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IDS crisis: Mec meets opposition parties

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The Malawi Electoral Commission (Mec) has summoned a National Elections Consultative Forum (Necof) meeting on Monday at Parliament Building in Lilongwe amid growing concerns by opposition parties over the national registration campaign.

Opposition parties have particularly been alarmed with hitches that have characterised the campaign, ranging from staff turnover, particularly among supervisors, to shortage of stationery and equipment.

In an interview on Friday, Mec spokesperson, Sangwani Mwafulirwa, said the electoral body has arranged the meeting to explain the use of national identity cards during voting in the 2019 tripartite elections so that all critical stakeholders have a common understanding.

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“We initiated the meeting considering that the matter is of national interest and every stakeholder needs to have full information about it,” Mwafulirwa said.

The matter sparked a heated debate in Parliament on Thursday when some legislators called for the suspension of the exercise until the glitches have been rectified.

Member of Parliament (MP) for Kasungu Central, Amon Nkhata, raised concerns that the government is deliberately frustrating the registration exercise in Central Region districts for electoral purposes.

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Phase one of the mass registration exercise—covering the Central Region districts of Dowa, Kasungu, Mchinji, Nkhotakota, Ntchisi and Salima—started on May 24 and ends on July 15.

Nkhata moved a motion for parliamentarians to discuss the challenges besetting the exercise, saying, while implementation of the programme is welcome, it is politically suspicious.

He charged that the exercise has been dogged by late distribution of materials, inadequate civic education, solar powered equipment that is struggling to function in winter and officers who know little about their duties.

In a press statement dated June 13 2017, the National Registration Bureau (NRB) acknowledged the challenges that have beset the registration exercise, particularly inadequate solar energy for charging registration machines.

Nkhata said considering Mec’s announcement that the national identity cards would be used in the 2019 tripartite elections, frustrating would-be voters through a chaotic registration exercise is suspicious.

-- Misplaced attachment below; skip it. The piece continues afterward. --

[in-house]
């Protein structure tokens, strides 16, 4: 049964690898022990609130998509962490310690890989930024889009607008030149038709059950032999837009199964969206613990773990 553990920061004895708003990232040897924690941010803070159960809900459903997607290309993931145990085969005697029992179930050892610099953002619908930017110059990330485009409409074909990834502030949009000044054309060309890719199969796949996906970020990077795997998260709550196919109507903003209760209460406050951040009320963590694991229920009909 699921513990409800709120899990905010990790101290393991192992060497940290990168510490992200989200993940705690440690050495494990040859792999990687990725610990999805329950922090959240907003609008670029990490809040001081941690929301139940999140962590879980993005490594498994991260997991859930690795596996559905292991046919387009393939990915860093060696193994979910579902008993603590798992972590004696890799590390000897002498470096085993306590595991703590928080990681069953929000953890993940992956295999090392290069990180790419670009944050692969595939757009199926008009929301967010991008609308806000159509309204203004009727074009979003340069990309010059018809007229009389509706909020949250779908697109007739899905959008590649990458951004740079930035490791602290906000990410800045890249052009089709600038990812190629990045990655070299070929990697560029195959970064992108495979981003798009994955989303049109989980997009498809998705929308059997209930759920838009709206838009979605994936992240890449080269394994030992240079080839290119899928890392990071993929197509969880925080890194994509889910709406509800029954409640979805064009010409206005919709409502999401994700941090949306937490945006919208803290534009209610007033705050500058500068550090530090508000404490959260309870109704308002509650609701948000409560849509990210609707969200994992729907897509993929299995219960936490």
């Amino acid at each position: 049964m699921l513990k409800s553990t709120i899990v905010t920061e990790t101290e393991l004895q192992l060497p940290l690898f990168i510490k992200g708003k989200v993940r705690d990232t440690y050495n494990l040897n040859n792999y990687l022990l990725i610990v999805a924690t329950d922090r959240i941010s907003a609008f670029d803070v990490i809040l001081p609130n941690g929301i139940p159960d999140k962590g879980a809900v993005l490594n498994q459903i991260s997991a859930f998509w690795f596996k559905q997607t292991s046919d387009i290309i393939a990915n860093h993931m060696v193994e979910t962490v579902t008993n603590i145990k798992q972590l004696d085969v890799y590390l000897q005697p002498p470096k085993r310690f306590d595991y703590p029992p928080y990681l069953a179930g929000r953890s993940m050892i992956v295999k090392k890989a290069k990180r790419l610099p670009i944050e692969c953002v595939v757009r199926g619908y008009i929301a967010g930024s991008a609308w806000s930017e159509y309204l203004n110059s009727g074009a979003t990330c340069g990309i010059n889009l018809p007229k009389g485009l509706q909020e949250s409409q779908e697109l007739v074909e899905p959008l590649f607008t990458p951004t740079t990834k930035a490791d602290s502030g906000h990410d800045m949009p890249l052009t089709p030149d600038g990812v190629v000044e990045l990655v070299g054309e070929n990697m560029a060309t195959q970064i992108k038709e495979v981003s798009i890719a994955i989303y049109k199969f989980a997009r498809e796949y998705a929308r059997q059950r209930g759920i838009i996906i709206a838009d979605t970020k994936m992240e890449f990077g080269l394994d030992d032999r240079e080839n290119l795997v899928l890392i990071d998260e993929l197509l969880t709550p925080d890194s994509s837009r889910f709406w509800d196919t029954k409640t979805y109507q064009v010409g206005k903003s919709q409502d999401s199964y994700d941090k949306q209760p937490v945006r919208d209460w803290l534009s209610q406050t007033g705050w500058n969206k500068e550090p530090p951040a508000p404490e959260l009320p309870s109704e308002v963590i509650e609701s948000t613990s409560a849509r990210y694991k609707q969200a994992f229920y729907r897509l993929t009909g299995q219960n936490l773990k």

“People are being sent back due to faulty machines and all sorts of challenges and they are now frustrated. And if these people fail to register that means they will not have any chance to vote in an election.

“We have been talking about these challenges and the government has been defending this, which is suspicious,” Nkhata said.

He called for the suspension of the exercise until all the problems are sorted out.

“Suspend the exercise, civic educate the people, train the officers thoroughly, rectify the problems on the machines and provide all necessary resources,” he said.

But Minister of Home Affairs and Internal Security, Grace Chiumia, said all faulty machines have been worked on and civic education has been done through many means.

Dowa East MP, Richard Chimwendo Banda, said registration should not have a timeframe to enable all eligible Malawians register.

“When you try to defend things which are not working then we question the motive behind your stand,” Chimwendo Banda said.

MP for Rumphi West, Jacqueline-Kouwenhoven, said the fact that the national IDs have been politicised through electoral connection means that suspicions are inevitable.

“To start an exercise which has a lot of challenges— including financial, technical, human resources and many others— is not good,” she said.

A person familiar with the registration exercise said the opposition parties were particularly spooked after President Peter Mutharika encouraged people at a rally recently in the Southern Region to register in readiness for the elections in 2019.

Some members of the Democratic Progressive Party in the Southern Region have made similar calls, which has stoked fears that the government has intentions to disenfranchise some citizens in the Central Region.

The source, who declined to be named, however, observed that the MPs’ fears lack a basis and faulted the opposition parties for failing to seize the initiative to sensitise their supporters about the importance of the national registration exercise.

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